New laws help keep your children safer but are not foolproof

On average, one child a week is hospitalised in Australia after falling from a window or balcony. Eighty per cent of them have suffered a serious injury.

New child safety laws that come into effect in May 2013, will ensure that all new homes with opening windows more than two meters above the external ground level will be equipped with window locks that prevent the window from opening more than 12.5 cm – or with reinforced screens strong enough to prevent a child falling through.

Davcon General Manager, Cassandra Lehmann, has welcomed the new regulations from the Australian Building Codes Board. They were originally to have come into effect in 2012 but were postponed for a year to allow the industry more time to prepare.

Existing homes not affected

“But the legislation does not apply to existing homes,” warns Cassandra. “I’d like to think all home and apartment owners would consider installing this level of protection. It’s like owning a swimming pool. Once the research is done and society becomes aware of the risks to children, you’d hope families would act to minimise the risks within existing homes.”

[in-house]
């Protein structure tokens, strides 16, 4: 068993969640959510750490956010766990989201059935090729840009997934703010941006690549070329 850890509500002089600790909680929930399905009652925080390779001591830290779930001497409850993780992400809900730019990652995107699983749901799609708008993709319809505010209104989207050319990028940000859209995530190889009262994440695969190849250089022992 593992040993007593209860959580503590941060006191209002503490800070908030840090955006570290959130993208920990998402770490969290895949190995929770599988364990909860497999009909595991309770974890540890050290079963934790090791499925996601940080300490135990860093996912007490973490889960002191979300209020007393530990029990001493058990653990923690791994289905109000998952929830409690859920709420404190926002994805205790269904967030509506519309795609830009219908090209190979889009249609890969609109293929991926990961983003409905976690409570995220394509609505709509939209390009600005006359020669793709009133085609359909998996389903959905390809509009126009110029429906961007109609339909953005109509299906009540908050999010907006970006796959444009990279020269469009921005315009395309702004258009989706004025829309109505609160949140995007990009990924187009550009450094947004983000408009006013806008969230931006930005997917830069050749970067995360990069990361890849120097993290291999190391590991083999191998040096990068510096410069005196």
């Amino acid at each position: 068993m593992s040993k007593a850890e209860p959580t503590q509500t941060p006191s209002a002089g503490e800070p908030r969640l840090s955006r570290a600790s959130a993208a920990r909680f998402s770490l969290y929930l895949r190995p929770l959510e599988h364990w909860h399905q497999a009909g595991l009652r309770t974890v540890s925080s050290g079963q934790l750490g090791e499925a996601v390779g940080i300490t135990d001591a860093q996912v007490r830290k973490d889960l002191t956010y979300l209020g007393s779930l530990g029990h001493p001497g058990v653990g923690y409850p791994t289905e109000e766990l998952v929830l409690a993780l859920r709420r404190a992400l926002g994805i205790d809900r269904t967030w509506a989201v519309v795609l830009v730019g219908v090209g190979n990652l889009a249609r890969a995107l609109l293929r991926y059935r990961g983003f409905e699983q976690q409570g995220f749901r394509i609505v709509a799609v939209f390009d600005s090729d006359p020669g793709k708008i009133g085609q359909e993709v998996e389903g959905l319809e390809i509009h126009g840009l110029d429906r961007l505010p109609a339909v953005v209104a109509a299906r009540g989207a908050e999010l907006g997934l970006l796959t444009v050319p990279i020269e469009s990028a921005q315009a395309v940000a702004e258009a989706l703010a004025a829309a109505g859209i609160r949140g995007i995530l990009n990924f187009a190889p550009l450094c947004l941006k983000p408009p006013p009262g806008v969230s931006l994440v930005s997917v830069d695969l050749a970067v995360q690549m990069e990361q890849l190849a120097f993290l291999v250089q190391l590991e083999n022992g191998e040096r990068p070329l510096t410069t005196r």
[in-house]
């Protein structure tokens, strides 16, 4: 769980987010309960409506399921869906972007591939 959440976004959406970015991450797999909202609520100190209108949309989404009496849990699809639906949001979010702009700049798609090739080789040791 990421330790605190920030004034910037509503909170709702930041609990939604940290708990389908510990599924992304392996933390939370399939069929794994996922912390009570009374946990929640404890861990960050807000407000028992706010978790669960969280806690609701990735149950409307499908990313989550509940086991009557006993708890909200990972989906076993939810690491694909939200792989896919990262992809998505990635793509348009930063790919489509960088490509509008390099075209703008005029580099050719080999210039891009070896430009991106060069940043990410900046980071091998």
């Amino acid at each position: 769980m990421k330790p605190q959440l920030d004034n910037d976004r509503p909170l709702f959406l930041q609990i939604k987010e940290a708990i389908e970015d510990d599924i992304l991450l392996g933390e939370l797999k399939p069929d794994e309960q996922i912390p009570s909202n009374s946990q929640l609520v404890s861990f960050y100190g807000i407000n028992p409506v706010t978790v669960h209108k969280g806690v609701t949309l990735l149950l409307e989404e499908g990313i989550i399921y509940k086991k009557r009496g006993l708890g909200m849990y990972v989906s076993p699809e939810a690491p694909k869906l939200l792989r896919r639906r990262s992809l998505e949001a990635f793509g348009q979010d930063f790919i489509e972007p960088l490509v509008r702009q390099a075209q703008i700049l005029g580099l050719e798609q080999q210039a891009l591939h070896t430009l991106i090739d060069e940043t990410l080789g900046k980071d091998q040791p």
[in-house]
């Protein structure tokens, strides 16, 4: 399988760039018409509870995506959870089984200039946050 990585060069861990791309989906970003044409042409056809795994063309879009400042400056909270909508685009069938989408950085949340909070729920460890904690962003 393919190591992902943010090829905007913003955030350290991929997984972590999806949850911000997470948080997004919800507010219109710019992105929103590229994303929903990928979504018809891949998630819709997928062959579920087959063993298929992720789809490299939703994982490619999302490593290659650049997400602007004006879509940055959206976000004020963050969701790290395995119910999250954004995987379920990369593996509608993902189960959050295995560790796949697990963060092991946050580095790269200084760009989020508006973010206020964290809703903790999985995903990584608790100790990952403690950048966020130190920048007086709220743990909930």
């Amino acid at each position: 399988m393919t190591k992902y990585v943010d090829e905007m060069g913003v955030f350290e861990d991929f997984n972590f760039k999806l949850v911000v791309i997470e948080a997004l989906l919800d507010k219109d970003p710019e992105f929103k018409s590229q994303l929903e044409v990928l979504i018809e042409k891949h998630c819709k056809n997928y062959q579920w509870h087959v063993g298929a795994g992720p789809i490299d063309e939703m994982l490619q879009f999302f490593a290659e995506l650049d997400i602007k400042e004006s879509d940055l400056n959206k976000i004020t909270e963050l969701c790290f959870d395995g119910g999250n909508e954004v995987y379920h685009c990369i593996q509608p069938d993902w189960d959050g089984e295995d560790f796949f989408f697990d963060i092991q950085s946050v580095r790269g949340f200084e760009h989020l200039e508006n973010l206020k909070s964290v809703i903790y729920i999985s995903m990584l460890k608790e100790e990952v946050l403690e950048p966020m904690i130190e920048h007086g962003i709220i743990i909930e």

Cassandra believes it is inevitable that the rules will at some time be extended to all homes, as happened in relation to pool fencing.

The new regulations have not changed the minimum floor to sill height of 865 mm or regulations regarding keeping climbable objects a safe distance from windows, balustrades or barriers. Cassandra finds it amazing that some people still think a simple fly screen is sufficient to prevent a child from falling out of a window. “It’s been proven time and again that they are not a suitable barrier, while some of the cheaper security screens on the market are little better,” she says.

Locks not the answer

She’s also concerned that keeping windows locked is not an easy safety measure to implement as it requires constant vigilance on the part of homeowners. “During the Queensland summer we need to keep our windows as wide open as possible and how are grandparents going to remember to close and lock their windows every time they babysit? For that matter, can you see parents with restless children unable to sleep on a hot summer’s night not opening the window fully to let in every bit of cool air available?”

Cassandra says Crimsafe® security screens are the best option available. Not only do they provide protection against children falling through (tests have shown them to be five times stronger than required by the new laws), but they enable homeowners to fully open the windows to allow in the breeze while knowing that the house is still secure, even if they’re not at home.

Get a Quote